Just recently, Apple announced that they will be introducing a new photo scanning feature for its iPhones. This photo scanning feature will basically scan photos stored on iPhones for potential child abuse. This sounds like a good thing as it means that it will be easier for authorities to track these abusers down.
However, many have pointed out that this is a very fine line that Apple is about to cross that could have huge implications. Former NSA consultant Edward Snowden is one of them where he has slammed the new feature, claiming that as well-intentioned as it is, it is essentially Apple rolling out mass surveillance to the entire world.
No matter how well-intentioned, @Apple is rolling out mass surveillance to the entire world with this. Make no mistake: if they can scan for kiddie porn today, they can scan for anything tomorrow.
They turned a trillion dollars of devices into iNarcs—*without asking.* https://t.co/wIMWijIjJk
— Edward Snowden (@Snowden) August 6, 2021
He isn’t alone in his sentiments as others have also come forward with their own objections and concerns, like Daniel Bostic, who suggested that if this could be used to identify photos of child abuse, who’s to say that governments won’t take advantage of the system to identify anti-government photos.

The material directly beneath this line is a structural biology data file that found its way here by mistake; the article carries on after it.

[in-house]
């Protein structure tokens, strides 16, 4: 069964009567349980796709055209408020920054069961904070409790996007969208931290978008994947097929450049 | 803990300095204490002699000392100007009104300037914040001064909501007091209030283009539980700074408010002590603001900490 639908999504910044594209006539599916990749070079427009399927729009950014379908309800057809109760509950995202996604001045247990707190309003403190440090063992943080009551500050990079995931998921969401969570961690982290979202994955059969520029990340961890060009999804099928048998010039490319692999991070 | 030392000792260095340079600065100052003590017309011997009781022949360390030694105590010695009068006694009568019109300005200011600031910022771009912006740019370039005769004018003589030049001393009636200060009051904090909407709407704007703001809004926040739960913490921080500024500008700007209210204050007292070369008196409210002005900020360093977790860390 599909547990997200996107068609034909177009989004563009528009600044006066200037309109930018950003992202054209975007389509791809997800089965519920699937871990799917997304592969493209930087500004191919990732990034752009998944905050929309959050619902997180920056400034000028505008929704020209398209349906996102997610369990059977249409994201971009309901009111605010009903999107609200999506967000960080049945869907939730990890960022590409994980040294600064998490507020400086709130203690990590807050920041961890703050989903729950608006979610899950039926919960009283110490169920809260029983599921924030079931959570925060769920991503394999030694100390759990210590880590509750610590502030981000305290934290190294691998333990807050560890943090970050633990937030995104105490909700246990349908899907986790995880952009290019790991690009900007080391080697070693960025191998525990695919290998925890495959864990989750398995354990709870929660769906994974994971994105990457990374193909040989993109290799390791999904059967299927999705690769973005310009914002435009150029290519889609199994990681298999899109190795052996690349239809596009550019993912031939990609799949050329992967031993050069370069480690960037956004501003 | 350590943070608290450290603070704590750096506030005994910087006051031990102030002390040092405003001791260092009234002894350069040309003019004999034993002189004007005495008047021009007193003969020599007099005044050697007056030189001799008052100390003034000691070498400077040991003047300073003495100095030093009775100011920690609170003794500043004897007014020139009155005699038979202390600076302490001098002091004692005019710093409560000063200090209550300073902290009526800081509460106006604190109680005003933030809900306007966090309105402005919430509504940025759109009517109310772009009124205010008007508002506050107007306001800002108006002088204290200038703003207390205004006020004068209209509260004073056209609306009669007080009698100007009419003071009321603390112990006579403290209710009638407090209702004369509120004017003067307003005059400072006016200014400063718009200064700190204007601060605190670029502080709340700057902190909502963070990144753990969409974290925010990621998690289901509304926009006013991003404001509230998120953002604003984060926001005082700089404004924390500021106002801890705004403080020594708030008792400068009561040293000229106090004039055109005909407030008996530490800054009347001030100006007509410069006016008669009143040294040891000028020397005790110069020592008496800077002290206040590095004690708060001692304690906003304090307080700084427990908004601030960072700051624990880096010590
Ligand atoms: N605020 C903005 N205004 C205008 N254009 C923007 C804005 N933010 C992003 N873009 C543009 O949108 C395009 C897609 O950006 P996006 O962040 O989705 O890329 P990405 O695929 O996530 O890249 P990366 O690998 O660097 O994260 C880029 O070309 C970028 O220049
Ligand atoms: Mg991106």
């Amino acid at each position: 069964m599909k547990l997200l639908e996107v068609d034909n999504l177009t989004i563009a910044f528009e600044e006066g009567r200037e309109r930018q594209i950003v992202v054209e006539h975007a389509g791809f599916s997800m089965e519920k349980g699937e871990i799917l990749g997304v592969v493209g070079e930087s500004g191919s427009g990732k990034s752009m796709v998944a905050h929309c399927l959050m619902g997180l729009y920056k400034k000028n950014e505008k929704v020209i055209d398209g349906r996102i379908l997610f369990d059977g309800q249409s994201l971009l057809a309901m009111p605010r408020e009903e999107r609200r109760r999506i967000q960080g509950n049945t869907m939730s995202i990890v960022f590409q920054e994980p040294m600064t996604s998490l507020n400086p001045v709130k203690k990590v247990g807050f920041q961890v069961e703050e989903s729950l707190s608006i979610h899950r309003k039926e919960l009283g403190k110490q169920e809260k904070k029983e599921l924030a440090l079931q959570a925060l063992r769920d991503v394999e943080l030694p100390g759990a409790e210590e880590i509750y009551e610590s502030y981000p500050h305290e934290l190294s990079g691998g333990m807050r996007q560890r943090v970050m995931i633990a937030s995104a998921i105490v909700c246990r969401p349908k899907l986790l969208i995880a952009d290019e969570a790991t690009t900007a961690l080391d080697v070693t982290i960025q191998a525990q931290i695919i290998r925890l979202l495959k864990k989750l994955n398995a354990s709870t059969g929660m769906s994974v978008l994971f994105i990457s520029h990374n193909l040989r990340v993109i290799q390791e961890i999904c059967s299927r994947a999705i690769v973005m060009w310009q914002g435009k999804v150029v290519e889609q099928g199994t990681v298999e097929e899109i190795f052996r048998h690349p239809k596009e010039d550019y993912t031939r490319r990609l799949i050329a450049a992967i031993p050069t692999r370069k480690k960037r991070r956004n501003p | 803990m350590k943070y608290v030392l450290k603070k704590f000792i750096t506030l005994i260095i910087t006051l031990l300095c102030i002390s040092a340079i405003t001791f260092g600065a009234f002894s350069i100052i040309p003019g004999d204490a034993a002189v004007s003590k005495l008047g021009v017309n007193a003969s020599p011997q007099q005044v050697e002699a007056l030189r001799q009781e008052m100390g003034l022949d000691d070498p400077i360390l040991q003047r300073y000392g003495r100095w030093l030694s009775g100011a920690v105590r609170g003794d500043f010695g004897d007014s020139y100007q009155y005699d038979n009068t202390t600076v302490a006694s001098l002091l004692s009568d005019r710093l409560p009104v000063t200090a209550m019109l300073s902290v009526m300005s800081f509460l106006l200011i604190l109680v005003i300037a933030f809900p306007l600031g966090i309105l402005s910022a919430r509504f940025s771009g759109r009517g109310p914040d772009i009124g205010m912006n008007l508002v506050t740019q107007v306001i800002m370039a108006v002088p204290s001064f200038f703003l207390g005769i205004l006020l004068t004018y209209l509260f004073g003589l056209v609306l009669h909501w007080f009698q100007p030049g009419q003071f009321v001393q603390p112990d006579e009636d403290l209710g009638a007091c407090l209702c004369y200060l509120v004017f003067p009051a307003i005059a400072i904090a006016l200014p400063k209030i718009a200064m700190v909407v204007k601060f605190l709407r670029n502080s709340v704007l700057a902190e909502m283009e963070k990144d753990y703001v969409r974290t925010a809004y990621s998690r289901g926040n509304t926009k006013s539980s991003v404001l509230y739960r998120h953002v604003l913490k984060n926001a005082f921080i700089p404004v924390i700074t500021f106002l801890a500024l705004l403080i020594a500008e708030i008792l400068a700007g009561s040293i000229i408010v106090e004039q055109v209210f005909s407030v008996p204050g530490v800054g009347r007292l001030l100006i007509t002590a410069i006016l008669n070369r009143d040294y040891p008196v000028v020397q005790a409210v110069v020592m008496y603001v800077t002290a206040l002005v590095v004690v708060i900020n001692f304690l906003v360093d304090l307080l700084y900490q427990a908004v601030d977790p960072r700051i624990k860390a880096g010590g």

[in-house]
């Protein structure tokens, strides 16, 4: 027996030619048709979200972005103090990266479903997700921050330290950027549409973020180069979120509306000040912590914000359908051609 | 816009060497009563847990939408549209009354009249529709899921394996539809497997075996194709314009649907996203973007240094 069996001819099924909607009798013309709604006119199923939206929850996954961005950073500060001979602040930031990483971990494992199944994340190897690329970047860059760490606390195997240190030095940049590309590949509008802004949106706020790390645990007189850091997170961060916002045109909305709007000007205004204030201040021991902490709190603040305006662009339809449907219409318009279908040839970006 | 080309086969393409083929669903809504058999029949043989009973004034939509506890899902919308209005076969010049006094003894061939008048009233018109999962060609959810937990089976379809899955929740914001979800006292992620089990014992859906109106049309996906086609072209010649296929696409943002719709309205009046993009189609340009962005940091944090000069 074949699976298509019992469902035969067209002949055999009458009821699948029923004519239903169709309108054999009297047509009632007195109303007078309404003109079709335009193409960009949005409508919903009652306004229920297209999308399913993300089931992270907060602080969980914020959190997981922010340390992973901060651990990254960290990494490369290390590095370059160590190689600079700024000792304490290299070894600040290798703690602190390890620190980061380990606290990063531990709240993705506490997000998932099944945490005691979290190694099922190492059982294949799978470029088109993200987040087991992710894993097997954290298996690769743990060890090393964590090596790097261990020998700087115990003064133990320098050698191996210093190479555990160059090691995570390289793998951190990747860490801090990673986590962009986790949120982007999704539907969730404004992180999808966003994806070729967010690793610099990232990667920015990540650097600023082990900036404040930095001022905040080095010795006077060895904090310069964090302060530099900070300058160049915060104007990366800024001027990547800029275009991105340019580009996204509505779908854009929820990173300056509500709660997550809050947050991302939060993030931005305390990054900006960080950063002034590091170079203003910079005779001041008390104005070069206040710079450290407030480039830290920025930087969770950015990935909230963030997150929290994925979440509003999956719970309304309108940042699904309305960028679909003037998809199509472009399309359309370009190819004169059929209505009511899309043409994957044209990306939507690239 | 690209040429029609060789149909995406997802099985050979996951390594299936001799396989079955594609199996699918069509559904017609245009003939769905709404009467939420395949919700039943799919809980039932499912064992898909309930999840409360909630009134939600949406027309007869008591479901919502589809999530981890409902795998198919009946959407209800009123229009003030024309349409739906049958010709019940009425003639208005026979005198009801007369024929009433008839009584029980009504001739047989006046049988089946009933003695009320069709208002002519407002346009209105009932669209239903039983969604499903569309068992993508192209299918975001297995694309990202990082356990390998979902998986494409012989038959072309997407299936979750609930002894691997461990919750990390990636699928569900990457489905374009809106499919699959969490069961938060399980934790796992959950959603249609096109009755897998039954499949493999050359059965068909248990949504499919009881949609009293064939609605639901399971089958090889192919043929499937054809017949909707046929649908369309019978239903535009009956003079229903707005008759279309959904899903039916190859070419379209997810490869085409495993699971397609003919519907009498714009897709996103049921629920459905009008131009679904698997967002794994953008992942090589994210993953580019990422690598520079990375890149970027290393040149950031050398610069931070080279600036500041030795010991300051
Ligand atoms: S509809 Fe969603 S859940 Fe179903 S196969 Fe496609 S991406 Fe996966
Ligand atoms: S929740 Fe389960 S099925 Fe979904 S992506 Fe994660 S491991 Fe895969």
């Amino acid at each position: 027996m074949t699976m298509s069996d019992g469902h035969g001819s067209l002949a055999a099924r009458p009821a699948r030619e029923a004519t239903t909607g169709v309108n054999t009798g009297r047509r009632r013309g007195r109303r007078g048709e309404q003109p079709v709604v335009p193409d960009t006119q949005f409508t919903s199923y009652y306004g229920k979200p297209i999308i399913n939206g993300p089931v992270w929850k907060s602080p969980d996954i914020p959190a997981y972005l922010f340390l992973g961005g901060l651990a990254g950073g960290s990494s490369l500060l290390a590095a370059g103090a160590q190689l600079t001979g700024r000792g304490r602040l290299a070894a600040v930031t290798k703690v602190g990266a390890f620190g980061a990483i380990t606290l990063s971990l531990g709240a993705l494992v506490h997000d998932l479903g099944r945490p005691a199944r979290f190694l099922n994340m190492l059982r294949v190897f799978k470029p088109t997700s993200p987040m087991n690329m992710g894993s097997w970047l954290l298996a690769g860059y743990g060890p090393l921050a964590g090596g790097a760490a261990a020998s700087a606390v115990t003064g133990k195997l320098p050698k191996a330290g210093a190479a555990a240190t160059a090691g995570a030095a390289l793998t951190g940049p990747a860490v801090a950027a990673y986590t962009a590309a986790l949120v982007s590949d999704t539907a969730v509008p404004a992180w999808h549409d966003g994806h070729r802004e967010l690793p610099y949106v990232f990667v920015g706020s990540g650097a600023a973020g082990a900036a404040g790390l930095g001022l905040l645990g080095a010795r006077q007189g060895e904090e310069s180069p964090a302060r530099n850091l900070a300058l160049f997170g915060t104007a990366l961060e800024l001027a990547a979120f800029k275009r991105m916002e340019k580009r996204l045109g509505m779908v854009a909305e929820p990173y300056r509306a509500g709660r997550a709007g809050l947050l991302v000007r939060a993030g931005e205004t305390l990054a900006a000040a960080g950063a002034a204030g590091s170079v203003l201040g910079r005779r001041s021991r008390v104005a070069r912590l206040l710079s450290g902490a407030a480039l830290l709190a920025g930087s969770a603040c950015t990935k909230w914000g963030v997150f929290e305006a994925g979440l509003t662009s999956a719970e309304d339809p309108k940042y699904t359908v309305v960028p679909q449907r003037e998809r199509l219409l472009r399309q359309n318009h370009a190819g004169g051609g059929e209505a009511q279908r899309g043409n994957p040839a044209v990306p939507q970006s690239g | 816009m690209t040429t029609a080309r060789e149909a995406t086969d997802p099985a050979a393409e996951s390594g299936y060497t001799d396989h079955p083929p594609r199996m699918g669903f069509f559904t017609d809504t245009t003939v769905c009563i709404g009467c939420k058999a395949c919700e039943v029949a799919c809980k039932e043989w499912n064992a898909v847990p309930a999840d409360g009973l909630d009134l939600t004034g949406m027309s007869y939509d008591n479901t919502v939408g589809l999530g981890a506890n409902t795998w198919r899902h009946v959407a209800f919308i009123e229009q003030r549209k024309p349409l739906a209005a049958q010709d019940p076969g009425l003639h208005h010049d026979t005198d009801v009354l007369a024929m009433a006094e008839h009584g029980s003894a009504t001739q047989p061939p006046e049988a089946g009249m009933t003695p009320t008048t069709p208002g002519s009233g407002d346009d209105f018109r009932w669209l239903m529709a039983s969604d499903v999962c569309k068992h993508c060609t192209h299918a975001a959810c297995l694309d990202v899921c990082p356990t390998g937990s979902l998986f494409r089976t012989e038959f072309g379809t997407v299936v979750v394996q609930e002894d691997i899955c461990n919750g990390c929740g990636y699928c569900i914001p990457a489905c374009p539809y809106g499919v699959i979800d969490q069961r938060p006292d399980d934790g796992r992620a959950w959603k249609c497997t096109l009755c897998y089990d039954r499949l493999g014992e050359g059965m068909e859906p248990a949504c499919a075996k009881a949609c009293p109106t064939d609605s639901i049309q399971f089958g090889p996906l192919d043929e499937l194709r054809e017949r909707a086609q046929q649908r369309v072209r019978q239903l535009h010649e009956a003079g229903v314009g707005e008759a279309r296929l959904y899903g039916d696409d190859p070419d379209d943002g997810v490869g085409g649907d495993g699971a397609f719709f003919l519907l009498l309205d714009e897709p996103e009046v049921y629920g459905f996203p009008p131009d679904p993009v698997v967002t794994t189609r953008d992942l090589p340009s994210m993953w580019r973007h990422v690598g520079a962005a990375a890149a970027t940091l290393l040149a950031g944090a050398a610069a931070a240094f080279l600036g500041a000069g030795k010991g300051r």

No one is defending explicit pictures of minors but this is category 5 insane.
How long until this is used to scan your phone for anti-government photos?
How long till authorities in the middle east use this to track down LGBT people?
How easy will it be to frame someone? https://t.co/tmFIrTTBH2
— Daniel Bostic (@debostic) August 5, 2021
That being said, while some of these points are valid, 9to5Mac’s Benjamin Mayo points out that social media networks have already been doing this for years, as have other cloud photo services. We suppose the point of contention here is that Apple has always tried to bill themselves as being a consumer privacy-focused company, but this doesn’t really feel like it.
If the new Apple photo scanning stuff was looking at any and all photos stored on your device, I think there’d be somewhat of an ethical debate to be had. But it’s just applied to iCloud Photos, which makes it no different than any other major web service or social network.
— Benjamin Mayo (@bzamayo) August 5, 2021
Filed in iPhone, Legal, Privacy and Security. Source: imore. Read more about